As much as people clamour for it, corporal punishment isn’t going to come back simply because T&T cannot risk ostracism from the international society over the issue. Lest we forget, corporal punishment didn’t disappear due to some paradigm shift in local education; it did so because of certain international treaties to which our government assented. To back out on that would court disaster for us in the short and long term.

    So what can we do? What do we do? We need to find alternative and effective disciplinary methods and stick to them. Also, we need to hold parents more accountable for the care and behaviour of their children. Otherwise we can talk until we are blue in the face and things just will not change on their own.

  30. Cut ass is the primary disciplinary and parenting tool used in T&T’s homes. Visit juvenile delinquents in institutions, all of them got plenty cut-ass. Visit prisoners in institutions, all of them got plenty cut-ass. The corrupt politicians and businessmen and people we deem respectable but yet as decision-makers SUCK at making ethical decisions and are constantly shaming us with their poor behavior and words, they got plenty cut-ass.

    If cut-ass is so effective, how come our country is not thriving, safe, smarter, sustainbly performing on the econiomic scale and rid of crime and corruption? The leadership in business, politics and religion are all mainly over 35 and come from the GOLDEN AGE OF GUAVA WHIP! How come they not more honest, disciplined and productive?

    In African nations, cut-ass is still the go-to thing. Why are their countries so terrible for the safety and well-being of women and children and their governments so corrupt? I thought cut-ass was supposed to make people GOOD? Maybe it is time we admit it does not make people good. It just makes them comply (for a time) out of fear until there is no more cut-ass or they figure out better ways to avoid it. Meanwhile it teaches them a dangerous lesson about how to get respect and obedience is through violence and fear.

    • Quite an interesting perspective.

    • Make no mistake that those “first world” countries are the ones who thought us the violence though eh. So you can’t break the world into civil and un-civil based on corporal punishment. Otherwise I agree with you.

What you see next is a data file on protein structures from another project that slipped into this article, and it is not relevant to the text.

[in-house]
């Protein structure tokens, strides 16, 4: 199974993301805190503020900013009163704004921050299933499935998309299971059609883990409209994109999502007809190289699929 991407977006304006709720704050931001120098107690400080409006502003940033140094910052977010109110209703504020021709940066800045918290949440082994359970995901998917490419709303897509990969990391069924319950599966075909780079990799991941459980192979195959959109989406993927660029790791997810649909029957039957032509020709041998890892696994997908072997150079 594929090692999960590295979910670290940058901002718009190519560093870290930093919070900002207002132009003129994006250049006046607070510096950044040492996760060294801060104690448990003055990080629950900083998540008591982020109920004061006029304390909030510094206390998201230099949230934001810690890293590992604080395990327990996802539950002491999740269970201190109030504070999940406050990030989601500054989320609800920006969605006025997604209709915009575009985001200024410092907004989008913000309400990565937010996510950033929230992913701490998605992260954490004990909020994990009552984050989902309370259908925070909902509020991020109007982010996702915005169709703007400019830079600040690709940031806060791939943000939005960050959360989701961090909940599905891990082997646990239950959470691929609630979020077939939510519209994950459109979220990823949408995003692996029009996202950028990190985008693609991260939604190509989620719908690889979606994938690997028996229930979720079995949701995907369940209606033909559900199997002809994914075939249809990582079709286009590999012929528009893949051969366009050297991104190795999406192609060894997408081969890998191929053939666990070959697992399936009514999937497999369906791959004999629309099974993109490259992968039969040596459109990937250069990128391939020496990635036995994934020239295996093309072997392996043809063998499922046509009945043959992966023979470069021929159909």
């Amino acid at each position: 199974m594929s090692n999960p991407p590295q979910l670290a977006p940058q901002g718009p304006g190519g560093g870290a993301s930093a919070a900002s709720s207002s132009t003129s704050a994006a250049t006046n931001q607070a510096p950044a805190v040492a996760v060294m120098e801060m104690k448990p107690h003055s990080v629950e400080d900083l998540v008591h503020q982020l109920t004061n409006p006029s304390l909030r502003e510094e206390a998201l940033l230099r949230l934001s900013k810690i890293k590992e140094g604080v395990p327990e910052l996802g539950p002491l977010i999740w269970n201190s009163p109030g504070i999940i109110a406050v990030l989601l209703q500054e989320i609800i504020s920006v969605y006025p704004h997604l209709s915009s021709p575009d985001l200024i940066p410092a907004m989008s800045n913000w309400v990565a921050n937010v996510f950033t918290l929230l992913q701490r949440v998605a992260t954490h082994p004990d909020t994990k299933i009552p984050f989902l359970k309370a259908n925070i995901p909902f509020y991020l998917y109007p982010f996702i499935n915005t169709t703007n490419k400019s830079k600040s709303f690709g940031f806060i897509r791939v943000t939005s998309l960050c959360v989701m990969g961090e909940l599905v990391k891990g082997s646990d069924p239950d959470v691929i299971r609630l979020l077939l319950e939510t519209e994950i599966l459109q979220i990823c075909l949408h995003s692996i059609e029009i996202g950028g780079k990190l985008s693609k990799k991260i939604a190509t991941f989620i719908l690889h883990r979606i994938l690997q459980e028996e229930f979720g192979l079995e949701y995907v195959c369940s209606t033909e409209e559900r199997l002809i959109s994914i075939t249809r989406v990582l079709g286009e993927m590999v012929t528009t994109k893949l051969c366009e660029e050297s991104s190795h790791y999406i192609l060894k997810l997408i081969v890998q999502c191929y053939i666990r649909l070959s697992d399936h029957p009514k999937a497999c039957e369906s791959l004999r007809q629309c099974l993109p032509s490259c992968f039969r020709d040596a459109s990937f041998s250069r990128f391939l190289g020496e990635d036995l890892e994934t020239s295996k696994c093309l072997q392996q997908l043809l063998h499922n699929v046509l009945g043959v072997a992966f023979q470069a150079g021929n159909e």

For instance, Jim Crow America was just as bad as ISIS to minorities.
      We are all their students and we need to forget the lessons they thought us. But we have to do it for us and not because the “first world” says it is “civil”.

    • But did we have to learn or absorb what was being fed to us? We learned and adopted it because of our leadership void which wasn’t presenting us with attractive options. Just my hypothesis

    • Brian, the “first world” killed every African leader they could find–and couldn’t convert. Hence the leadership void. Even the peaceful ones like Martin Luther King Jr got the bullet. Much less the radical ones.

    • I’m sure they did the same to the Amerindians.

    • Lasana ok many were killed but I don’t subscribe to the conspiracies also they make us look like perpetual victims. Let’s bring it home – what created the leadership void in TT?

    • Brian Harry…sorry to make this controversial statement, but do you realise one set of oppressors (from colonial days) was just replaced by another, and we accept it because ‘they look like us’? Just like we revolt against management because we are the working class, but if you look at the trade union movement-collecting salary whether workers strike or not, being on state boards, and other ‘perks’ of the job, can you truthfully tell me the difference between union executive and management?

    • So first don’t apologize because you make a statement which may be controversial. We should all feel free to debate and discuss without being offended or seeking to be offensive. The union situation is complex and also does benefit from the weak leadership in corporate TT

    • I think it is less weak leadership and more back door politics at play. We have too many ppl wearing too many hats, which is probably a discussion for another time.
      We seem to still be searching for a national identity since we largely reject the colonial history, and without knowing and preserving our history, we leave our young to emulate foreign cultures. If you saw the movie Hidden Figures, if you know about Rosa Parks, Harriet Tubman etc, you know that blacks in the U.S. are trying to preserve their history. Locally, if we argue that the history learned is from a colonial perspective, what have we done to honour it? Do we have remnants of plantations that are preserved to see what it was like? Is there a museum for Caroni? Do our students learn about the history of Dr Williams, Butler, the inventor of the pan, etc? Do we teach the history behind the camboulay riots? We have a rich history, but it seems as though the struggle was not hard enough to preserve and honour those gone before, and that might be a reason our young seem to be struggling; they may not appreciate their roots.

    • Makes much sense. If you don’t know your history it’s hard to shape identity . True

    • Unless we still want to deny it? Look at the bajan culture.